The beginning of every year is the most stressful time for a lot of people. After a long holiday season during Christmas and New Year together in family’s company, people all need a break in order to get back to the routine of daily life. This makes January one of the hardest times in a year.
Allied with all this New Year angst is another cause of upset: the stress of sticking to a New Year’s Resolution. Very few of them are successful. Indeed the estimate is that 80% will fail every year.
Whatever, resolutions that lead to living more healthily lives, and involve throwing away negative habits, hold out the hope of being very beneficial in the long term. But, some resolutions, however worthy, are apt to trigger significant stress for the person who makes them and those that surround that person.
Quitting smoking unsurprisingly tops the list. It’s not a simple addiction to shed. It’s a three part addiction: chemical, physical and psychological. If withdrawing from the powerful drug of nicotine isn’t bad enough, the challenge is compounded by the stress of making a significant lifestyle change that involves acting differently both physically and mentally.
People who smoke tend to use the habit as a way of coping with the many issues in their lives. They get used to the physical addiction of putting a cigarette in the mouth. They associate having a puff with taking time out to feel better. While the nicotine doesn’t take kindly to being ousted. The stress triggered by turning your back on smoking kicks off a spiral. And if that’s not bad enough, the spiral keeps on escalating.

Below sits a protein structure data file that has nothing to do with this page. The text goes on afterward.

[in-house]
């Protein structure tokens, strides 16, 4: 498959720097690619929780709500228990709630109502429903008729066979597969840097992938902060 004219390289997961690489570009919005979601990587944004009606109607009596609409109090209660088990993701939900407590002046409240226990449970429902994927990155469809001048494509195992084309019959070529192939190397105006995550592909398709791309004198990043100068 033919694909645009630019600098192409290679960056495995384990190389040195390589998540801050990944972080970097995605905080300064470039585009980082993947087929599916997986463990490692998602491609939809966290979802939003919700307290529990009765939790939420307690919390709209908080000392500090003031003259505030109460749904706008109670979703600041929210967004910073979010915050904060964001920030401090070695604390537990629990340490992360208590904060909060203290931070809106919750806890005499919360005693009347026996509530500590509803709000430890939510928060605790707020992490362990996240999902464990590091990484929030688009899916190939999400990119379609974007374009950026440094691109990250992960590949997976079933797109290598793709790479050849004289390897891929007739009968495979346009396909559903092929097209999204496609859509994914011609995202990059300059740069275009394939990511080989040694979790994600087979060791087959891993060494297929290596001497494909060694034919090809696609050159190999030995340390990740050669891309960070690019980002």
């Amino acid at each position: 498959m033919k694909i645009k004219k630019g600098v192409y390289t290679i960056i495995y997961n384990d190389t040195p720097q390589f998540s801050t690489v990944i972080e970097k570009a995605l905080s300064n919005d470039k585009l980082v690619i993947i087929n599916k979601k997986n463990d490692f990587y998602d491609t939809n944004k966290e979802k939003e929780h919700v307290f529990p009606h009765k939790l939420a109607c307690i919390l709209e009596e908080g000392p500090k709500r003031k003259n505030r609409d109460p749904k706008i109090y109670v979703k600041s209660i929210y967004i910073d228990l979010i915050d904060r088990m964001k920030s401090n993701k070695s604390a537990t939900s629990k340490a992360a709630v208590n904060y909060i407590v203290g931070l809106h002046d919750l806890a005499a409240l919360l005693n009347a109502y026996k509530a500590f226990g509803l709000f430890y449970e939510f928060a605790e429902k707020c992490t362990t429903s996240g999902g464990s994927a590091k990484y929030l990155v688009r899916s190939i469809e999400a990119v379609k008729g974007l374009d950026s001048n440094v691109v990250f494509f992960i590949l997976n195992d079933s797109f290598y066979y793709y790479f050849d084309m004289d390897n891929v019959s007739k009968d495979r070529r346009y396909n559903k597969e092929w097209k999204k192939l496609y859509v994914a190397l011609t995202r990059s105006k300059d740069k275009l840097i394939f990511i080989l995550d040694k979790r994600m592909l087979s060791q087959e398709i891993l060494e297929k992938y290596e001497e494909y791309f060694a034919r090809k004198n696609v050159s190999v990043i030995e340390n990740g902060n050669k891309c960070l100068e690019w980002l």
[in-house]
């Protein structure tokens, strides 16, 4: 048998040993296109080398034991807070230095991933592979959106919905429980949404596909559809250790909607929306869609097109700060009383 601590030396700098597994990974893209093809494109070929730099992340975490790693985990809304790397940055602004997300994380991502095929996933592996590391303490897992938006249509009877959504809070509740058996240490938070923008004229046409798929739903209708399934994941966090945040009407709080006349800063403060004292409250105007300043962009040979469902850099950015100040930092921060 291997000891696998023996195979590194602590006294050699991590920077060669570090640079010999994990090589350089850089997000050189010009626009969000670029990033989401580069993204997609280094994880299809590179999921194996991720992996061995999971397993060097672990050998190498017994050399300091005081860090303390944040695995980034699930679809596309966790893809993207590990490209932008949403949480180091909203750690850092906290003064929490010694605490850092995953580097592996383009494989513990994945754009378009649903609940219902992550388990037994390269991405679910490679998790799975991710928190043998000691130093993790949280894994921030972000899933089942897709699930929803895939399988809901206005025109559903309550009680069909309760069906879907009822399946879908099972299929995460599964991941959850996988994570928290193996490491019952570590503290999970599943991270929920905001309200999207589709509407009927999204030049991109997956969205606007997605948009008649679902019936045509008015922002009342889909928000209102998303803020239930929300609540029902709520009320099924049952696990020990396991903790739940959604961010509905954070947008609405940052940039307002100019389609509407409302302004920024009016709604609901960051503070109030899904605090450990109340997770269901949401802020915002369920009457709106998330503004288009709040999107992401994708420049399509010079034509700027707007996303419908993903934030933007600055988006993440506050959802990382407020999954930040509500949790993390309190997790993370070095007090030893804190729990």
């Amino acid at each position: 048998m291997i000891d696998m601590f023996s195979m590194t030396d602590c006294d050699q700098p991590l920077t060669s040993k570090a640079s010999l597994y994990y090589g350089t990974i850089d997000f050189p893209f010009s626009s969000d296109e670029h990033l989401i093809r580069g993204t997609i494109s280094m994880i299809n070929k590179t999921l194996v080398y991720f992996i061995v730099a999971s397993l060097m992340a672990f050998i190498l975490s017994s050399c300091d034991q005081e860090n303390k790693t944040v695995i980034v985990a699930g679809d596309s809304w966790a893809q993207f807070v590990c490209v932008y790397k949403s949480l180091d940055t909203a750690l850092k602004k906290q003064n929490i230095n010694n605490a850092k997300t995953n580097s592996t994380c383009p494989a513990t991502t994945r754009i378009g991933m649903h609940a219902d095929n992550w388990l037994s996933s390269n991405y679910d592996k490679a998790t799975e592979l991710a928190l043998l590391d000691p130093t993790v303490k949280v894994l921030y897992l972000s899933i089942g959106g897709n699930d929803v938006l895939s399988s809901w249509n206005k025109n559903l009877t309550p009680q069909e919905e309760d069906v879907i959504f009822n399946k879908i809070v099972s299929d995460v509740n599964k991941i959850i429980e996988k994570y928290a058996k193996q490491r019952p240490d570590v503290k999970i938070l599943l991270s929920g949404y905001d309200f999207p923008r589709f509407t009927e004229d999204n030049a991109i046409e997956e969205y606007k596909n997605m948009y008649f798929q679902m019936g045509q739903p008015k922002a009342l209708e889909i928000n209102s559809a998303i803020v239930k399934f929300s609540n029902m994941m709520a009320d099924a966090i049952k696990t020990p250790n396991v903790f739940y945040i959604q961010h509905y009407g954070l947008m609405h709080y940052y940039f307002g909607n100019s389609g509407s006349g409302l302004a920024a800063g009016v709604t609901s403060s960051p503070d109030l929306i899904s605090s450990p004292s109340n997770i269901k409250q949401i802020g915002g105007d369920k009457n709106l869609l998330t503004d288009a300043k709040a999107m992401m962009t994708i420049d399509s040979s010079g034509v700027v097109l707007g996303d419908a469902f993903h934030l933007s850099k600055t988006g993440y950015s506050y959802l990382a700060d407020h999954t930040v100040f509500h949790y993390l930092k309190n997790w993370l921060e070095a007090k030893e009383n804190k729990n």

To get relief it’s important to fill this gaping hole in your life with other thoughts and actions that can help you handle the stress of missing your addictions. This is the only way of making a success of your decision and relieving the stress for you and everyone around you.
Attempting to lose weight is another popular choice at the turn of each year. The resolution is no doubt inspired by a desire to improve health along with the benefit of fitting into smaller, thinner clothes. But diets can trigger immense frustration, especially if they involve depriving yourself of your favorite foods. The biological changes can also lead to mood swings and anger as a result of dispensing with the comfort of another coping mechanism. Stress management is key. It’s important to replace what you are losing with something that is less harmful, be it exercise or healthier food and drink.
Whatever the particular change you’ve chosen to attempt, your New Year’s Resolution can be even more stressful if you set your goal too high with an almost impossible time frame in which you hope it can be achieved.
Let’s face it: making changes to habits is one of the most difficult things to achieve. We make it even more difficult by expecting to be able to do it without making mistakes. New Year’s Resolutions have to allow for wiggle room – the possibility of setbacks has to be built into the strategy.
Otherwise a single failure has the potential to bring the whole totem pole down with it. Believing that a New Year’s Resolution requires perfection and adamant adherence is the road to failure.
To attain and maintain resolutions with the least stress, you need to design a different format for your goals. Don’t run. If necessary just crawl. Build in rewards to pay yourself on the back for the progress you are able to make, and try to make as few changes as you need.